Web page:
Missing Oxford Comma Costs Dairy $10 million

By March 20, 2017Language, News

Here at For Reading Addicts we’re often seen promoting the use of proper grammar, but so often we’re told that good grammar doesn’t matter. Well here’s proof it does, as a legal wrangle ends in a $10 million bill for a dairy company, and it’s all over a missing Oxford comma.

For those who don’t know, the Oxford or serial comma is used during lists of items. For instance ‘dogs come in many colours, including black, brown, white, grey, and auburn’. For many years there have been arguments about whether the comma is necessary, but we suspect that Oakhurst Dairy in Maine will be ensuring its inclusion in future after a multi-million dollar court case.

Workers at the dairy decided to sue Oakhurt Dairy because they felt that they should have received overtime pay. Maine state laws says that employers are ineligible for overtime pay if they work in “the canning, processing, preserving, freezing, drying, marketing, storing, packing for shipment or distribution” of some food products.The workers have successfully argued that the law exempted workers involved in packing for shipment or packing for distribution, rather than exempting both packers and distributors.

Think the Oxford Comma isn’t worth much? Well, this one is worth $10 million as the missing punctuation mark will result in a backdated overtime payment to 75 workers who will split an estimated $10 million! That makes this comma, possibly the most expensive dash of ink every known.

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Rudyard Kipling once apparently said: “Words are, of course, the most powerful drug used by mankind” and I believe this to be true. Writers create worlds with their words, sparking images in people’s minds, and inspiring others to ponder upon things they may not have done before.

Words can be a wonder.

Sometimes, however, our words can make ridiculous jokes, we can interpret things the wrong way, and laugh at images conjured where they were not intended.

This is one of those times. Welcome to the world of unintentional innuendo…

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She recently caught our attention on BBC Radio 4’s Word of Mouth with Michael Rosen with their discussion on how US and UK words are being shared, loved, and hated on either side of the pond.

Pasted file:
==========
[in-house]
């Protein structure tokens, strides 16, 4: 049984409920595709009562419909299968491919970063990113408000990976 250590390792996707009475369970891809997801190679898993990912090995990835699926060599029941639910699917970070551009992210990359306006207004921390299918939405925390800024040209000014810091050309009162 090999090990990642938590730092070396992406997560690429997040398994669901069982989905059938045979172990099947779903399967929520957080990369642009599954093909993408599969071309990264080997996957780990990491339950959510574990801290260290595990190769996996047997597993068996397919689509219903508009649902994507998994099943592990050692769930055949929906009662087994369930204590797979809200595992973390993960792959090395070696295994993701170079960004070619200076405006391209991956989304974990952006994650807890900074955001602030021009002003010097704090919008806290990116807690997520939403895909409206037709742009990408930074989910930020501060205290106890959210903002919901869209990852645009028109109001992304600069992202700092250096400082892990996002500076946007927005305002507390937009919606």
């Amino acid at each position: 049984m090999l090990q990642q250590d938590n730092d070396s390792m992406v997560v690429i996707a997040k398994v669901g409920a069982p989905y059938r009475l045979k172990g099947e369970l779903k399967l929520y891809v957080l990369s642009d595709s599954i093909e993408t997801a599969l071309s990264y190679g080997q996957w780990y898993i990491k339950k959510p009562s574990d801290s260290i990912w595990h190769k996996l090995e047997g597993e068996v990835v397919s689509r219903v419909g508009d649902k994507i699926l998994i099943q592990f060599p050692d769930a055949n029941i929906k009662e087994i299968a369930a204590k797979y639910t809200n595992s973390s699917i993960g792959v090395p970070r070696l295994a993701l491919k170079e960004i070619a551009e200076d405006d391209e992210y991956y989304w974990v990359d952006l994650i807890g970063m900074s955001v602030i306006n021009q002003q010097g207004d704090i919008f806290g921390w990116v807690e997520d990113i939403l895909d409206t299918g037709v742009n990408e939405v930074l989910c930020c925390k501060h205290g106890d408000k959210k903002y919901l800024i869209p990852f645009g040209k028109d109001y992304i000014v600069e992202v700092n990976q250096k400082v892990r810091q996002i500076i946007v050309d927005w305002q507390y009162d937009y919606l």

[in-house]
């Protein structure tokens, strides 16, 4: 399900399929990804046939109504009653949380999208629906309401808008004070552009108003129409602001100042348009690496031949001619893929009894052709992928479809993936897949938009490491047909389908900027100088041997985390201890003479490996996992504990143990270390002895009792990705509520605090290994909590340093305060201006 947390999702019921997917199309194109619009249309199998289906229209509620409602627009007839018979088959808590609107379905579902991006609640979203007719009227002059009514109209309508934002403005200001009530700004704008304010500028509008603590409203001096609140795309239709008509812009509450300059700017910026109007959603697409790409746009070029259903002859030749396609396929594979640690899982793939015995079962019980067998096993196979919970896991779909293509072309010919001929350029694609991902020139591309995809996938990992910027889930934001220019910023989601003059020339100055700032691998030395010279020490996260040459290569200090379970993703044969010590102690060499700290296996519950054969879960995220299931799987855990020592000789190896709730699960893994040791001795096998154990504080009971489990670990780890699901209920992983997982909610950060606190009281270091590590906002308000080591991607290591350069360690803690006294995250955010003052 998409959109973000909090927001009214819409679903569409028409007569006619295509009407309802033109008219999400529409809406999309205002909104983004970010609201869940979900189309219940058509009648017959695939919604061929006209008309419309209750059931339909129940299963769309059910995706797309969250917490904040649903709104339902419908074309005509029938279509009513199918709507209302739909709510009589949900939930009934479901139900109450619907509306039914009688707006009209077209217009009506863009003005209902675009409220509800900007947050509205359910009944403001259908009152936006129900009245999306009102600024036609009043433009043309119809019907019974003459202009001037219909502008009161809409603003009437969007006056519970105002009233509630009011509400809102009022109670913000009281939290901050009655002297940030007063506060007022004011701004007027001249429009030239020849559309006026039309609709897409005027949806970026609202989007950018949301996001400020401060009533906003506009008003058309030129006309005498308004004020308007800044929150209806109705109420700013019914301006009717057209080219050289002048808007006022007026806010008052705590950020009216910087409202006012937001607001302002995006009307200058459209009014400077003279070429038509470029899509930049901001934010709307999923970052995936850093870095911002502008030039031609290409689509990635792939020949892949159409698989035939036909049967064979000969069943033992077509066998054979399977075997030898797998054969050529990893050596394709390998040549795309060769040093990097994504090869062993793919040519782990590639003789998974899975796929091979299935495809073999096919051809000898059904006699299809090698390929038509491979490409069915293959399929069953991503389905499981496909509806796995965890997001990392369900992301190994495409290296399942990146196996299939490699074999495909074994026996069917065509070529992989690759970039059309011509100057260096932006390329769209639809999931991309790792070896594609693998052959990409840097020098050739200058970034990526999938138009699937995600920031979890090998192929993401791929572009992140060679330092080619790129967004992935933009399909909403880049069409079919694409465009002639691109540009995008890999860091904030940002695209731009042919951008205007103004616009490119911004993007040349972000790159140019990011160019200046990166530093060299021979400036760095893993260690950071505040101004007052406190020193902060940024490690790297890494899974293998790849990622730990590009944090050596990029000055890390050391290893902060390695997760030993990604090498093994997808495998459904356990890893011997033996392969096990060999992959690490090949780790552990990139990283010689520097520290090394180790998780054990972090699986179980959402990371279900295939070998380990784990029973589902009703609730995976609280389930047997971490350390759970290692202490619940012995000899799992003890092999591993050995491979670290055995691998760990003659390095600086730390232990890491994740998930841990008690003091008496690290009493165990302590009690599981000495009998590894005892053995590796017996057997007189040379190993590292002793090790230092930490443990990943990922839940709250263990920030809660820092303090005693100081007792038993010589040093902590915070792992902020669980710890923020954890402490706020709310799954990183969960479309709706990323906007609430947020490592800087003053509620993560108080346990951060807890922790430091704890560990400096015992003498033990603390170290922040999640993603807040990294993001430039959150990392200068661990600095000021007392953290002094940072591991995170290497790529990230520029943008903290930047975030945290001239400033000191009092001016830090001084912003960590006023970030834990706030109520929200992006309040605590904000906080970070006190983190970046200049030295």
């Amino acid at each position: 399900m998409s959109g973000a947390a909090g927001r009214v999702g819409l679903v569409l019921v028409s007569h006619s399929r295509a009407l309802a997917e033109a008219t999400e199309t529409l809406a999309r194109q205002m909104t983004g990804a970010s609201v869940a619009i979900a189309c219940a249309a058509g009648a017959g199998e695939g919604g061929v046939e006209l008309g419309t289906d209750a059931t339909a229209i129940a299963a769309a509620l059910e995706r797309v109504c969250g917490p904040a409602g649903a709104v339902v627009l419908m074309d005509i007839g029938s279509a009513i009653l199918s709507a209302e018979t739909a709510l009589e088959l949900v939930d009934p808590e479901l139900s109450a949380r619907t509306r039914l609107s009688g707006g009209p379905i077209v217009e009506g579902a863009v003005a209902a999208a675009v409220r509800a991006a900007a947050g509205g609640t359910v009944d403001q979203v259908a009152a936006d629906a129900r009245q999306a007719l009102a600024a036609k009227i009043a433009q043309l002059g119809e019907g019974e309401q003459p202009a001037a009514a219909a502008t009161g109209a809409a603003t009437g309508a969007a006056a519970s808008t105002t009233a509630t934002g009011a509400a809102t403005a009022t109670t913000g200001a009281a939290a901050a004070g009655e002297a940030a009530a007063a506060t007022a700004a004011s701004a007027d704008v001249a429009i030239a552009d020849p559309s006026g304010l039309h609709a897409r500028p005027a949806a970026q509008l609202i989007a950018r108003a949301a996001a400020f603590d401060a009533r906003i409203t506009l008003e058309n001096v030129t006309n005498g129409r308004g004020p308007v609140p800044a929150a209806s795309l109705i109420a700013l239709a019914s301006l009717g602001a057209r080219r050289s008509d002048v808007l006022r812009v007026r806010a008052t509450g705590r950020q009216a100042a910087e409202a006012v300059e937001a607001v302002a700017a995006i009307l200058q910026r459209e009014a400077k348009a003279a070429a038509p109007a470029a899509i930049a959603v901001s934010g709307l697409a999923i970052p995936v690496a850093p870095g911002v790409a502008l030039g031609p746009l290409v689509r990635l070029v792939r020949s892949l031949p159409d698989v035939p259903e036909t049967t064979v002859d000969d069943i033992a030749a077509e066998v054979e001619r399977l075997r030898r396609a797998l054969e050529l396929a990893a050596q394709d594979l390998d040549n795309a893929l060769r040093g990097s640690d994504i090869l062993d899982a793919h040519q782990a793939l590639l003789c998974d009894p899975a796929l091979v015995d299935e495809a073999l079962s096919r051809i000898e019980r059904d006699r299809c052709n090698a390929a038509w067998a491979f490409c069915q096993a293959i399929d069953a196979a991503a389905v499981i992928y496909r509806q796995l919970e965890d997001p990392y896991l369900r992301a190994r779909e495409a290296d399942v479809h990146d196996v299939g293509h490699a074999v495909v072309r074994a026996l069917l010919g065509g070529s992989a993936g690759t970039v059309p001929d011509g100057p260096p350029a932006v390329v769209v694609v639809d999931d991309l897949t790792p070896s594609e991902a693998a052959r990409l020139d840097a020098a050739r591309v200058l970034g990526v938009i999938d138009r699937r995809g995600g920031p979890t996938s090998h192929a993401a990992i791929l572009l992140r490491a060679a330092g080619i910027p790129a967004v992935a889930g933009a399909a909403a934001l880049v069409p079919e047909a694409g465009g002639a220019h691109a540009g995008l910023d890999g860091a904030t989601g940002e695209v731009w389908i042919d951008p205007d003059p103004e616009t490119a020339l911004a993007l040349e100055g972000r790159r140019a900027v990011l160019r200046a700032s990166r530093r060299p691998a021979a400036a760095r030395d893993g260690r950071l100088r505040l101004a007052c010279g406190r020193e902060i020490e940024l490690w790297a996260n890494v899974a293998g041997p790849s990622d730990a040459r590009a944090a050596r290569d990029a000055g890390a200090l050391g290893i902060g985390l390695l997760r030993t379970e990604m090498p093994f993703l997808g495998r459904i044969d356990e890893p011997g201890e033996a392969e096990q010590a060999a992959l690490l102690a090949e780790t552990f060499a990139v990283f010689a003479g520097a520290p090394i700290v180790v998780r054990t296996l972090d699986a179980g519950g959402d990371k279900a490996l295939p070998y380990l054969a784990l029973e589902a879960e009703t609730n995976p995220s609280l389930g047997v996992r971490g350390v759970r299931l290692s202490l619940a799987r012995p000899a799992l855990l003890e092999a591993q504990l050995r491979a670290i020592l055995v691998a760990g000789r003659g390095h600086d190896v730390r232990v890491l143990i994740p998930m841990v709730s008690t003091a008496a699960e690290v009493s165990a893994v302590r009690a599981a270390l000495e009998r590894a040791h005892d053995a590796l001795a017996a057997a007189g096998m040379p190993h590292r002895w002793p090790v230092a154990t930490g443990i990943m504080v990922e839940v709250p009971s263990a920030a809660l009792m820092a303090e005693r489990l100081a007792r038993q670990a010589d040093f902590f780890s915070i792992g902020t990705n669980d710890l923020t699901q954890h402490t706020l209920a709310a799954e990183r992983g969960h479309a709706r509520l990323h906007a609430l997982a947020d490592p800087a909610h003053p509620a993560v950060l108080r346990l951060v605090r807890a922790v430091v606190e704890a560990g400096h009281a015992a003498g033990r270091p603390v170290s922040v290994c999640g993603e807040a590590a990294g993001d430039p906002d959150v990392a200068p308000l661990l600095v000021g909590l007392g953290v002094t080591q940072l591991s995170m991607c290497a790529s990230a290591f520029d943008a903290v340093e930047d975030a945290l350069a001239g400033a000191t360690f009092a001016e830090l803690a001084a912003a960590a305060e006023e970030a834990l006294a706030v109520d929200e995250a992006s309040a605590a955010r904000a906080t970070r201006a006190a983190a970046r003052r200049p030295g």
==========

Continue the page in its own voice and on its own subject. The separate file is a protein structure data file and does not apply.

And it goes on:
Many people in the UK use the word ‘awesome’, for example, and possibly the same amount cannot stand the hyperbolic use of the word. In the USA the phrase ‘baby bump’ is causing many grimaces as well as many giggles, while UK swear/curse words such as ‘wanker’ are breaking through thanks to social media, film and television.

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In the 1800s a Portuguese man named Pedro Carolino gave a brave attempt to write a phrasebook for those learning the English language.

‘English as She Is Spoke’, or ‘O novo guia da conversação em portuguez e inglez’, was supposed to help those with Portuguese as a mother tongue to converse with English speakers. The only problem was that the writer spoke little English himself, and the end result of his clumsy translations was just a little strange…  Read More

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All Reading Addicts need a bit of a laugh now and again so we have scoured the internet for some of the best literary puns, bookish jokes, and wordy funnies around. A little bit of fun wordplay can brighten up even the dullest days for many readers and writers, especially when it is particularly clever… Or particularly daft.

We hope to make you giggle, groan, and guffaw!

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Language is an amazing thing, it can be used to comfort, to warn, to reassure, to frighten, to make us cry, and make us laugh. The English language is particularly complicated and there have been plenty of rhymes that demonstrate the contradictory nature of British English and how it is easy to confuse even the most knowledgeable of native speakers with just a few well chosen words. Read More



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